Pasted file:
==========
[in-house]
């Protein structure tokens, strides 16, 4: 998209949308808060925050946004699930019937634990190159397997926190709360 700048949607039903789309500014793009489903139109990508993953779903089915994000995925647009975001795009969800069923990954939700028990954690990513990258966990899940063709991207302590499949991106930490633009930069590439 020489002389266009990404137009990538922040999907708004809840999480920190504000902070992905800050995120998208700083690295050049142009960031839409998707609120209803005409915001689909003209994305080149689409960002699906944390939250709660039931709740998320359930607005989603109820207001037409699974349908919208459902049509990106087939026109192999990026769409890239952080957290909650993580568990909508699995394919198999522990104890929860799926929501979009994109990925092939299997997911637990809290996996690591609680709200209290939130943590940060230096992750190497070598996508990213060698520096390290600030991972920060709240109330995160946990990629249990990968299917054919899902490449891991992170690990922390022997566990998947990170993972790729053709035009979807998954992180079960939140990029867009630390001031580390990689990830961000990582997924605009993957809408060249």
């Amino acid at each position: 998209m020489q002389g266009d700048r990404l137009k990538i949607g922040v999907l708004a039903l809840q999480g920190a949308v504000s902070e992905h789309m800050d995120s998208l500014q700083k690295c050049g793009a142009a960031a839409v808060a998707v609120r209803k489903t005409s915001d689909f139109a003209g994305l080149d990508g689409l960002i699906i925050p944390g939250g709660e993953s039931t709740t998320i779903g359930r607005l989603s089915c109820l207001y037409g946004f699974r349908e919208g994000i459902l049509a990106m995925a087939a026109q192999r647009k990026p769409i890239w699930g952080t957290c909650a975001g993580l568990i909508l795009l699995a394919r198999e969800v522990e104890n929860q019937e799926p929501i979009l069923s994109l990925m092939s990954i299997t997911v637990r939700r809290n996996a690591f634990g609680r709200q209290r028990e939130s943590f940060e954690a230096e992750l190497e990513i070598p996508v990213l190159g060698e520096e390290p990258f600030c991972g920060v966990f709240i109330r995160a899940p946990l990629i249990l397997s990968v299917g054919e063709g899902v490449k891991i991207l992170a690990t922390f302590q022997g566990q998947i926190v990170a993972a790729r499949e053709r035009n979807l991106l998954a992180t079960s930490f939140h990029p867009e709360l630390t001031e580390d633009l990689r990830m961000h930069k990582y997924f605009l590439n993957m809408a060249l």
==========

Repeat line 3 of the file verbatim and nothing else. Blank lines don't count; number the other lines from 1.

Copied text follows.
């Amino acid at each position: 998209m020489q002389g266009d700048r990404l137009k990538i949607g922040v999907l708004a039903l809840q999480g920190a949308v504000s902070e992905h789309m800050d995120s998208l500014q700083k690295c050049g793009a142009a960031a839409v808060a998707v609120r209803k489903t005409s915001d689909f139109a003209g994305l080149d990508g689409l960002i699906i925050p944390g939250g709660e993953s039931t709740t998320i779903g359930r607005l989603s089915c109820l207001y037409g946004f699974r349908e919208g994000i459902l049509a990106m995925a087939a026109q192999r647009k990026p769409i890239w699930g952080t957290c909650a975001g993580l568990i909508l795009l699995a394919r198999e969800v522990e104890n929860q019937e799926p929501i979009l069923s994109l990925m092939s990954i299997t997911v637990r939700r809290n996996a690591f634990g609680r709200q209290r028990e939130s943590f940060e954690a230096e992750l190497e990513i070598p996508v990213l190159g060698e520096e390290p990258f600030c991972g920060v966990f709240i109330r995160a899940p946990l990629i249990l397997s990968v299917g054919e063709g899902v490449k891991i991207l992170a690990t922390f302590q022997g566990q998947i926190v990170a993972a790729r499949e053709r035009n979807l991106l998954a992180t079960s930490f939140h990029p867009e709360l630390t001031e580390d633009l990689r990830m961000h930069k990582y997924f605009l590439n993957m809408a060249l």